From the diaspora, a Guyanese weighs in on the law and animal welfare:
Species Specific Protection
The most practical argument for animal welfare centers on species-specific or species-based protection. Traditionally, animal protection laws have categorized animals according to the manner in which humans use them. For example, laws have been fashioned to regulate the use of animals in medical testing and experimentation, companionship, wildlife, farming and slaughtering, and so on. However, these categorizations are riddled with legal loopholes and a general lack of enforcement, thereby resulting in a weak basis of protection for animals.
In the United States, animals are still treated as “property” under the law. Accordingly, animal protection laws only extend to how property owners seek to treat and use their animals. Consequently, any protection afforded to animals is inherently limited as the animal’s welfare is never or very rarely ever taken into consideration. As Gary Francione explains,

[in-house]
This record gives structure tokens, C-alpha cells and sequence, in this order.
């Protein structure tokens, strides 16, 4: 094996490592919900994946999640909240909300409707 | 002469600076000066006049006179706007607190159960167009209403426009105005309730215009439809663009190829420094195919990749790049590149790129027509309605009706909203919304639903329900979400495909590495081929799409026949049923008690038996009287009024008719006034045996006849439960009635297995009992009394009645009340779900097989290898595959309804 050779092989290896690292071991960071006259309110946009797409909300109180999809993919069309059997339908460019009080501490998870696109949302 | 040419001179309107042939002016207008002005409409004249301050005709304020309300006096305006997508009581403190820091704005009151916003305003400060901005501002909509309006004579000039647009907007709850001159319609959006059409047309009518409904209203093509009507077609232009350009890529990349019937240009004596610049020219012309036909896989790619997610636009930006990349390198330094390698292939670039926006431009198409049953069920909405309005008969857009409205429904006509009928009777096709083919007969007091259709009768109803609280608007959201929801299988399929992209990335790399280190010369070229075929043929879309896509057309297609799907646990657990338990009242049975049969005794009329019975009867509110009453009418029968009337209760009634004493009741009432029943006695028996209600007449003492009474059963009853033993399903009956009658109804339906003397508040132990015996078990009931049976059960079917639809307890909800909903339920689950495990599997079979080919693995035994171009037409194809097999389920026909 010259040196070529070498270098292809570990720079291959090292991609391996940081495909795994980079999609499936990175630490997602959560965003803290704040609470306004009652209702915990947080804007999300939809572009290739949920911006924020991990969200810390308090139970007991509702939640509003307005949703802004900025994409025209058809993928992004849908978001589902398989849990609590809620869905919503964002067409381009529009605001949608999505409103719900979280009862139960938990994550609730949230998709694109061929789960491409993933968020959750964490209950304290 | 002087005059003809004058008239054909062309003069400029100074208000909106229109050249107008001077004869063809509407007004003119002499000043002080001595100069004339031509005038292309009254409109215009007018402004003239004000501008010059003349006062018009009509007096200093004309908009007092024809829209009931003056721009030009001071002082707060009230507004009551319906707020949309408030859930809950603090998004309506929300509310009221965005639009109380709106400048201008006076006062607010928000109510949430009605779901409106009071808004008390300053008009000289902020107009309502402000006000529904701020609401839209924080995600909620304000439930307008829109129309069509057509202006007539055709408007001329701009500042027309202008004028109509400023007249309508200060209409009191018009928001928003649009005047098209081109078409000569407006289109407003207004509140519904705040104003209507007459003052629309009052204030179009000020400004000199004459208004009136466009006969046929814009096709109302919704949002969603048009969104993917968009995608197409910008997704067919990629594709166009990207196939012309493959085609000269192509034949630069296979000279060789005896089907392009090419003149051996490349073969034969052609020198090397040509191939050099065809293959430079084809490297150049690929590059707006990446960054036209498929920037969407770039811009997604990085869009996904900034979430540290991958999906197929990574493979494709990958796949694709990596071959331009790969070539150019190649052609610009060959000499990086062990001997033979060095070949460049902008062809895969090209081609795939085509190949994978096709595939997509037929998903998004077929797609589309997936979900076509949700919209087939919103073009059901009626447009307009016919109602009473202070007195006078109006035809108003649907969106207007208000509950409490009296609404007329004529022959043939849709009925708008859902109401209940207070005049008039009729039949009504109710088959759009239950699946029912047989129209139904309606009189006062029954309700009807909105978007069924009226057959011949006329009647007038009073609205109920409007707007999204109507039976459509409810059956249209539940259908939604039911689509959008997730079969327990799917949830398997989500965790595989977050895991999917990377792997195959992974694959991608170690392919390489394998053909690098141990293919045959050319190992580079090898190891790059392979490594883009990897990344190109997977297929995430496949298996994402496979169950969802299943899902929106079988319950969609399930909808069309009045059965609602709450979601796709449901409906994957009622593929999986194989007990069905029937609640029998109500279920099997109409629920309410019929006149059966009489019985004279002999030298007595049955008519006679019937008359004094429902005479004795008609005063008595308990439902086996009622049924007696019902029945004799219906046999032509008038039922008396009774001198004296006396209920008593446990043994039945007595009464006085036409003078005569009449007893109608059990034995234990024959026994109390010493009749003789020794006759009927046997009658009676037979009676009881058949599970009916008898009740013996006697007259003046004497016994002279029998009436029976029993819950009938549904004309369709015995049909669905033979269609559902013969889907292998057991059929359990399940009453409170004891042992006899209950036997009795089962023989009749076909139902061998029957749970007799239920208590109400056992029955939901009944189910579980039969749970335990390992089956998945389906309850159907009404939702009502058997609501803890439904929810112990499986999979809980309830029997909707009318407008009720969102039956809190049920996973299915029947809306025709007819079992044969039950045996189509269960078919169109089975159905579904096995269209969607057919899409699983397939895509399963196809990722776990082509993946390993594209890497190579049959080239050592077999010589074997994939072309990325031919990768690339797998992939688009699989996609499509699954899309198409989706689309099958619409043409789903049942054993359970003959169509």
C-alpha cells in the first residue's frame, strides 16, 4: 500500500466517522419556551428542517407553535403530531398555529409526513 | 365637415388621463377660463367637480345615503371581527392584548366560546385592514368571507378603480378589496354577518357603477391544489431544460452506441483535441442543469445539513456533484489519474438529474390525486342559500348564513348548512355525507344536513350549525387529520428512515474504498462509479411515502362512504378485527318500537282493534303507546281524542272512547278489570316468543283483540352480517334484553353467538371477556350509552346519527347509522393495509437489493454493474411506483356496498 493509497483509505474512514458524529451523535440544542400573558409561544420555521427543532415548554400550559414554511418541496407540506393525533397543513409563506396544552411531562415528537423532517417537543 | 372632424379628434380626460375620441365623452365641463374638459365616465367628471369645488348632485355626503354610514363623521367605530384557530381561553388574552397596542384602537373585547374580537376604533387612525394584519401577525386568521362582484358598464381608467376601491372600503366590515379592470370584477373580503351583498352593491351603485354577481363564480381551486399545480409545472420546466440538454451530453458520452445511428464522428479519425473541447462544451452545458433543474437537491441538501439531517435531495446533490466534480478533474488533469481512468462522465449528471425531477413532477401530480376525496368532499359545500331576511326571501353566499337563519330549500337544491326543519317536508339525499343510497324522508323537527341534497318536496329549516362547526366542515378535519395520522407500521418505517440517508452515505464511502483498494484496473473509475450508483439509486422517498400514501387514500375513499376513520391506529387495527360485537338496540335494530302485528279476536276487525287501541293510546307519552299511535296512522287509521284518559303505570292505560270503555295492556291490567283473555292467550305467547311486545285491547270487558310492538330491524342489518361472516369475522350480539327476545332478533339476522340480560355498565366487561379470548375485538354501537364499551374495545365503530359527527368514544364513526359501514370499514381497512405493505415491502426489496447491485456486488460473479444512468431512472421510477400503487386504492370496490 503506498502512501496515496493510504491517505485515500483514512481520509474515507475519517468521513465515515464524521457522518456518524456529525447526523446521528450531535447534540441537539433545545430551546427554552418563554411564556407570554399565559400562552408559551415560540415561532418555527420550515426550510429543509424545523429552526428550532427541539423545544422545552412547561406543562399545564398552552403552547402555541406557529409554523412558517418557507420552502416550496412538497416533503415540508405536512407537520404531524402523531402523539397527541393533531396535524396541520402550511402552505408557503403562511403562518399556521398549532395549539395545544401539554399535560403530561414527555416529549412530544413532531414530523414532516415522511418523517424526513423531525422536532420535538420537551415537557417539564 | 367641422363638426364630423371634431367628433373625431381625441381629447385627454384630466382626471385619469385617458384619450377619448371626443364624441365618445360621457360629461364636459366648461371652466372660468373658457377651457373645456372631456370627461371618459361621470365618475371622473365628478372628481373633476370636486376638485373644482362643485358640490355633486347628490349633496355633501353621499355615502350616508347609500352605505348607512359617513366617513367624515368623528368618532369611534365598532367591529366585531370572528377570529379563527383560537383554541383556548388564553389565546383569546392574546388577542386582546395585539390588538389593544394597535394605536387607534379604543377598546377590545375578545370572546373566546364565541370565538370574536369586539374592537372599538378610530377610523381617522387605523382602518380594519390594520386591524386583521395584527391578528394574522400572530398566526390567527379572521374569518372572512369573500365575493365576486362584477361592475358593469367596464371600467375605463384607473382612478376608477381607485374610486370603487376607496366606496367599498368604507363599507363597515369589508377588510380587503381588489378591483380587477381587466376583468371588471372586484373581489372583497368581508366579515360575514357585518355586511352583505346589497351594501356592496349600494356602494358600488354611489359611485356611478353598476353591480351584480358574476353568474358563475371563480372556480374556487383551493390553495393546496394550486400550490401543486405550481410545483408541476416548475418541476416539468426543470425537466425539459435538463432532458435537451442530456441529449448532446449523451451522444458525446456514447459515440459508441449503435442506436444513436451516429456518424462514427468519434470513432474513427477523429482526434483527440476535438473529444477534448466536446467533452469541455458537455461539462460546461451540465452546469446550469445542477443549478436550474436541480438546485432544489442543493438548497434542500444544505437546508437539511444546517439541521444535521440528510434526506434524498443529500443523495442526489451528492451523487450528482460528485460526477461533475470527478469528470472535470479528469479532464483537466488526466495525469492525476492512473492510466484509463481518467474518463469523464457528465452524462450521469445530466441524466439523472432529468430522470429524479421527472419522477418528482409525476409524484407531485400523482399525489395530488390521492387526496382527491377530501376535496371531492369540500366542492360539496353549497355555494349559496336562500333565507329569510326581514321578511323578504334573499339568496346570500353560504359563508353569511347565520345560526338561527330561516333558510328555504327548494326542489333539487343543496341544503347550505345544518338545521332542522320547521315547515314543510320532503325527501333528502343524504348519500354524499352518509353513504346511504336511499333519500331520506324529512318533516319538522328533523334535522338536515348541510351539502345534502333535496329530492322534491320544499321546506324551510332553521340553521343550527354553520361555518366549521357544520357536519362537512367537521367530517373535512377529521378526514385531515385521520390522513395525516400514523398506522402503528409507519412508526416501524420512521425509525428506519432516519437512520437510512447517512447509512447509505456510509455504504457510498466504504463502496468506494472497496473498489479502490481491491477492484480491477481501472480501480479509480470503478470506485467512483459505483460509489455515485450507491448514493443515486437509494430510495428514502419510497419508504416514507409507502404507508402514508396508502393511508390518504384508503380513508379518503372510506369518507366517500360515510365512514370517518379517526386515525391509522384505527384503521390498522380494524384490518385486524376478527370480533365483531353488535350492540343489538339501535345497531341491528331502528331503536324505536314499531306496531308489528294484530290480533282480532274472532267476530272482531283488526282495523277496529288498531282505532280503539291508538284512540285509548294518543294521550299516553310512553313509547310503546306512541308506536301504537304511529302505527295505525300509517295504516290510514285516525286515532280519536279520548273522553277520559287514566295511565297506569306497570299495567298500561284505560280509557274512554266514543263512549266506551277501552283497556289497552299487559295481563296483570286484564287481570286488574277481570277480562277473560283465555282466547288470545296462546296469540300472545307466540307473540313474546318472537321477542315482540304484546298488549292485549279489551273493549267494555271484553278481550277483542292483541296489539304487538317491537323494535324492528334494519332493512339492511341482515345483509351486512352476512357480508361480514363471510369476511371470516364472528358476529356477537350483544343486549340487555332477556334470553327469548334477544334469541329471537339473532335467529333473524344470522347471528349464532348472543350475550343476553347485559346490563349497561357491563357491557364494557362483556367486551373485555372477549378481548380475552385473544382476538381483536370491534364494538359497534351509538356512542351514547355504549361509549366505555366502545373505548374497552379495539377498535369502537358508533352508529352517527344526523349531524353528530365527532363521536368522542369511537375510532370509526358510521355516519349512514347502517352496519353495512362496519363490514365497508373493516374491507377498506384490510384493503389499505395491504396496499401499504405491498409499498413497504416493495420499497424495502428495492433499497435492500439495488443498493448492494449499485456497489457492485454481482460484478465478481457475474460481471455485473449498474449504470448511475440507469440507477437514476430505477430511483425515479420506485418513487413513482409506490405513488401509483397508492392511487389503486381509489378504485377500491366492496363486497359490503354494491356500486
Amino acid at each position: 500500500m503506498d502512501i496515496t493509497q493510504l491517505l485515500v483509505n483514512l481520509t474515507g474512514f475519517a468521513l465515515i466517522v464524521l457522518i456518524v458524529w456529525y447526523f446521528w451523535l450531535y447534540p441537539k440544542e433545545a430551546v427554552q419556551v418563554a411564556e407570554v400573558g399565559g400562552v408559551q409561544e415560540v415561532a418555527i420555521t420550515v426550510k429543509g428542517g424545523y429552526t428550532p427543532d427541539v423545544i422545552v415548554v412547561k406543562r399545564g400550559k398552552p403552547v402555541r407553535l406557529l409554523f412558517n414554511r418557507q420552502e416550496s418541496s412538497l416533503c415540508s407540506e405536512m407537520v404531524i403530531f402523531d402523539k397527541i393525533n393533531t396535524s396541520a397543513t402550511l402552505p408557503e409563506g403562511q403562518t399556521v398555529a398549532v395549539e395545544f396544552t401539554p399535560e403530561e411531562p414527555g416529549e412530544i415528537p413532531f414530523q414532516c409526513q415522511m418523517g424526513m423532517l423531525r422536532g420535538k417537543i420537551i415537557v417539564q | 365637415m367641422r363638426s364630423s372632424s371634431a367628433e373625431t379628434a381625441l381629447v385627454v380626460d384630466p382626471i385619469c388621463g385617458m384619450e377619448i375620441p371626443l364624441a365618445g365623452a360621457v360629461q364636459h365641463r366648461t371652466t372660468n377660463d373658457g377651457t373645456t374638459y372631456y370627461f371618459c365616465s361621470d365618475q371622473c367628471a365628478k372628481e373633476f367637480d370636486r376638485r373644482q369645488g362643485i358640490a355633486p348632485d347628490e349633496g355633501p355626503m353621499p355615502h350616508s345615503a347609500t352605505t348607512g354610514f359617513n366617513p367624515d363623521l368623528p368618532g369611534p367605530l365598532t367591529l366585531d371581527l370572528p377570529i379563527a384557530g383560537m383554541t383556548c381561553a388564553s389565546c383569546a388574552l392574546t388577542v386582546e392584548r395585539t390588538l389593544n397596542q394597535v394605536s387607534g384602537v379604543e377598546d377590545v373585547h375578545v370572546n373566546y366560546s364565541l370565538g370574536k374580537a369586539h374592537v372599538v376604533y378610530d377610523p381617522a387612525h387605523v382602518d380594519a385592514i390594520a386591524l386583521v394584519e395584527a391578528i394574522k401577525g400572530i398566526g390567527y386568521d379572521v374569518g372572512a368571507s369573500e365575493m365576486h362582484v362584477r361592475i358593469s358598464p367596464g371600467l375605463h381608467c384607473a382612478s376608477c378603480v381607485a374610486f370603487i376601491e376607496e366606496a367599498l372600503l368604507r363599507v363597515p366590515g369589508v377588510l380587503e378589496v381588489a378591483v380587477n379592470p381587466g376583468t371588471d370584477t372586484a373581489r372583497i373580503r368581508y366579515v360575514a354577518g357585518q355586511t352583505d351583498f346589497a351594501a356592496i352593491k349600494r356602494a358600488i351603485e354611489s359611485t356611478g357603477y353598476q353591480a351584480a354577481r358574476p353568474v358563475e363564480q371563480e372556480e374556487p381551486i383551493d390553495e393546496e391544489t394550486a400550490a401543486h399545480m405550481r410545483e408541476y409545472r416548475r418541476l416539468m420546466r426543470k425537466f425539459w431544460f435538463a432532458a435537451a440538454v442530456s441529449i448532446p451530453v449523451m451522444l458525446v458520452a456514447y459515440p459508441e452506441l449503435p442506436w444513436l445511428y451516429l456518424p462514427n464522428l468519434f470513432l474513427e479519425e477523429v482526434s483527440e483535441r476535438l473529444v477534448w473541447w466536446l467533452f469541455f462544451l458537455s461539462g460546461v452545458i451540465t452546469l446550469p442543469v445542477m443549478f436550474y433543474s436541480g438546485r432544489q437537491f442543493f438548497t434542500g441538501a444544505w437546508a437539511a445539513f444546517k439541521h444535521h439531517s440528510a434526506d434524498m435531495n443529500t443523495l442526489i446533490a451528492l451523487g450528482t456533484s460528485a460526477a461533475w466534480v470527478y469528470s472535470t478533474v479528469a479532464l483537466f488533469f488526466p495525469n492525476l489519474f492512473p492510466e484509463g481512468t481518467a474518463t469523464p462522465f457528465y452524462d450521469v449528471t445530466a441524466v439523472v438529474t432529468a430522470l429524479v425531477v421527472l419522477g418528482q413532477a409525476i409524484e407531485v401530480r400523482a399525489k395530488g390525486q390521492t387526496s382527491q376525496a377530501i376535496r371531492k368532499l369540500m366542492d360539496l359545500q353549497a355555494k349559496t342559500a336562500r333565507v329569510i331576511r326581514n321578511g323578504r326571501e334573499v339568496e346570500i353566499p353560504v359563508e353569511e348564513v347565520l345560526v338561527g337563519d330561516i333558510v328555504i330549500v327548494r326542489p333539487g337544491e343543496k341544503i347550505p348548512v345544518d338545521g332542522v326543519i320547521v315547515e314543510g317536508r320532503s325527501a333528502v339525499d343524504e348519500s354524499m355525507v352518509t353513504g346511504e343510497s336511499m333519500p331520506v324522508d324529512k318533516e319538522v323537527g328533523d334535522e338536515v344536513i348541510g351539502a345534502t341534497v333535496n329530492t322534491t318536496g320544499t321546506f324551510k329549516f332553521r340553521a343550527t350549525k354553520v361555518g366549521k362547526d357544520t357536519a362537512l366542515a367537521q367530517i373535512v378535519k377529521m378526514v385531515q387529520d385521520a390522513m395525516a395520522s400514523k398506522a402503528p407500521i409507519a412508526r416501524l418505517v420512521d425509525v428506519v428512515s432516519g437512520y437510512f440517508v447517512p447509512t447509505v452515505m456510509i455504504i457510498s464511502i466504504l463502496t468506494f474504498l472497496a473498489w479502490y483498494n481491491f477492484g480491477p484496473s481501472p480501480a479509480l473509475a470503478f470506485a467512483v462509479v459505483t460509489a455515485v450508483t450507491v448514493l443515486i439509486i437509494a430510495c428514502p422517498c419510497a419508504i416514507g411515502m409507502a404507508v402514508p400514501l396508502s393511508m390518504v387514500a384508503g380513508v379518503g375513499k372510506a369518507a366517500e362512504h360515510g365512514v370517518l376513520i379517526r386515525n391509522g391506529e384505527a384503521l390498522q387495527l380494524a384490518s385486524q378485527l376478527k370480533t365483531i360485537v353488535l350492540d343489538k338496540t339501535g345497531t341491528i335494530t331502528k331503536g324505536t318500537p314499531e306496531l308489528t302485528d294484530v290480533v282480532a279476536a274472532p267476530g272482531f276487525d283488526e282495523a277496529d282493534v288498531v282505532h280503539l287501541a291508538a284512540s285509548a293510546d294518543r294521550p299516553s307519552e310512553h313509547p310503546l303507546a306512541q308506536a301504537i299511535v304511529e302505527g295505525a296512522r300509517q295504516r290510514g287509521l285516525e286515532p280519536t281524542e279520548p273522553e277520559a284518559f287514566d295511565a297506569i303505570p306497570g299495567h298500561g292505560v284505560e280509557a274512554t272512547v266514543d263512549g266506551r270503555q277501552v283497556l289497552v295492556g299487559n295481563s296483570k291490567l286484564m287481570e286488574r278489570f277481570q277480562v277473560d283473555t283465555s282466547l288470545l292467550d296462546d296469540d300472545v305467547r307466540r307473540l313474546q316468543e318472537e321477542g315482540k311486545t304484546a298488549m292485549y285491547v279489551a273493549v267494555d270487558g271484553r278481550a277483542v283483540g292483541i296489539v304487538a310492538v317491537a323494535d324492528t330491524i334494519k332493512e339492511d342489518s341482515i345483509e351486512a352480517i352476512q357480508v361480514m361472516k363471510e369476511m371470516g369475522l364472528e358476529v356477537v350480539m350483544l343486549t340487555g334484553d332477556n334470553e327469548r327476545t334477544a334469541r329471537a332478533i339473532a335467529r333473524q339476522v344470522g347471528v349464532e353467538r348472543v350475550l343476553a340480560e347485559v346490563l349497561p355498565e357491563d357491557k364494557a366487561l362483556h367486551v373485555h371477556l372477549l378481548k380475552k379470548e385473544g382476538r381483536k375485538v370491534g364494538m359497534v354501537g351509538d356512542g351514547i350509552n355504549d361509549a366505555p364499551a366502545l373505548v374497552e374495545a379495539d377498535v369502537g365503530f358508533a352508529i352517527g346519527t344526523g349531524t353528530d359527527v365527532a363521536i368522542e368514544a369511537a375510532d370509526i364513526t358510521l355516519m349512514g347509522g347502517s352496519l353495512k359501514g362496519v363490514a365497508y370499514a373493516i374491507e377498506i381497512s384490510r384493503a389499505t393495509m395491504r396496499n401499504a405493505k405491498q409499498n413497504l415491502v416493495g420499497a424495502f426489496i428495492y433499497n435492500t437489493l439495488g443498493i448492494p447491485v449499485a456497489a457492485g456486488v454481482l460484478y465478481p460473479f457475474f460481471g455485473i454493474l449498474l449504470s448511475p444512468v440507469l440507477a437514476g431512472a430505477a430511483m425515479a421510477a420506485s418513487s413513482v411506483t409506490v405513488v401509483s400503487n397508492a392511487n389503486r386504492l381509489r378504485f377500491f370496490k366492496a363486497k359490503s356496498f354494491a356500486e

When we consider our moral obligations to animals without first addressing the status of animals as property, we tend to confine our discussion to ways in which we might exploit animals more ‘humanely’ rather than ask whether our exploitation – ‘however humane’ – is morally justifiable.
Read more here.